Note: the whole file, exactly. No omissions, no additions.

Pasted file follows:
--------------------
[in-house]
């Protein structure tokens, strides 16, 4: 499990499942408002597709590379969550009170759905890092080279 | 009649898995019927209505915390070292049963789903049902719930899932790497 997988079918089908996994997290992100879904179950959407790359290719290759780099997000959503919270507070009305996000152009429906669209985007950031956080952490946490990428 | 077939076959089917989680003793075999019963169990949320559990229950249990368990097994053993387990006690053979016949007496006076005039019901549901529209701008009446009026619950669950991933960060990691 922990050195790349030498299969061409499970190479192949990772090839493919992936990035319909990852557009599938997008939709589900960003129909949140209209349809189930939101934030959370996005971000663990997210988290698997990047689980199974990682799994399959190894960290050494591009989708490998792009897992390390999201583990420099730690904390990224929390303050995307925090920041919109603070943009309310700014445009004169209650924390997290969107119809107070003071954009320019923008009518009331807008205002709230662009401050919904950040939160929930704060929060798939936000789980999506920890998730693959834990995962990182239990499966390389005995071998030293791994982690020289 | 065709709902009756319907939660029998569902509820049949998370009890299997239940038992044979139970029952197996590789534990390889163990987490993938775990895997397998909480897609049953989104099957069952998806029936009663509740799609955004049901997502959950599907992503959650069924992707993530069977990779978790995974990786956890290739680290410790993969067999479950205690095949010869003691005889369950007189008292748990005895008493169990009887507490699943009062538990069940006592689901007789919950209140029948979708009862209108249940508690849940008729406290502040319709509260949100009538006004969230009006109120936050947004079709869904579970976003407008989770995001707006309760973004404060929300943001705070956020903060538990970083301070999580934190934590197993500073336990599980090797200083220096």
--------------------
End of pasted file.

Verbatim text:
[in-house]
């Protein structure tokens, strides 16, 4: 499990499942408002597709590379969550009170759905890092080279 | 009649898995019927209505915390070292049963789903049902719930899932790497 997988079918089908996994997290992100879904179950959407790359290719290759780099997000959503919270507070009305996000152009429906669209985007950031956080952490946490990428 | 077939076959089917989680003793075999019963169990949320559990229950249990368990097994053993387990006690053979016949007496006076005039019901549901529209701008009446009026619950669950991933960060990691 922990050195790349030498299969061409499970190479192949990772090839493919992936990035319909990852557009599938997008939709589900960003129909949140209209349809189930939101934030959370996005971000663990997210988290698997990047689980199974990682799994399959190894960290050494591009989708490998792009897992390390999201583990420099730690904390990224929390303050995307925090920041919109603070943009309310700014445009004169209650924390997290969107119809107070003071954009320019923008009518009331807008205002709230662009401050919904950040939160929930704060929060798939936000789980999506920890998730693959834990995962990182239990499966390389005995071998030293791994982690020289 | 065709709902009756319907939660029998569902509820049949998370009890299997239940038992044979139970029952197996590789534990390889163990987490993938775990895997397998909480897609049953989104099957069952998806029936009663509740799609955004049901997502959950599907992503959650069924992707993530069977990779978790995974990786956890290739680290410790993969067999479950205690095949010869003691005889369950007189008292748990005895008493169990009887507490699943009062538990069940006592689901007789919950209140029948979708009862209108249940508690849940008729406290502040319709509260949100009538006004969230009006109120936050947004079709869904579970976003407008989770995001707006309760973004404060929300943001705070956020903060538990970083301070999580934190934590197993500073336990599980090797200083220096």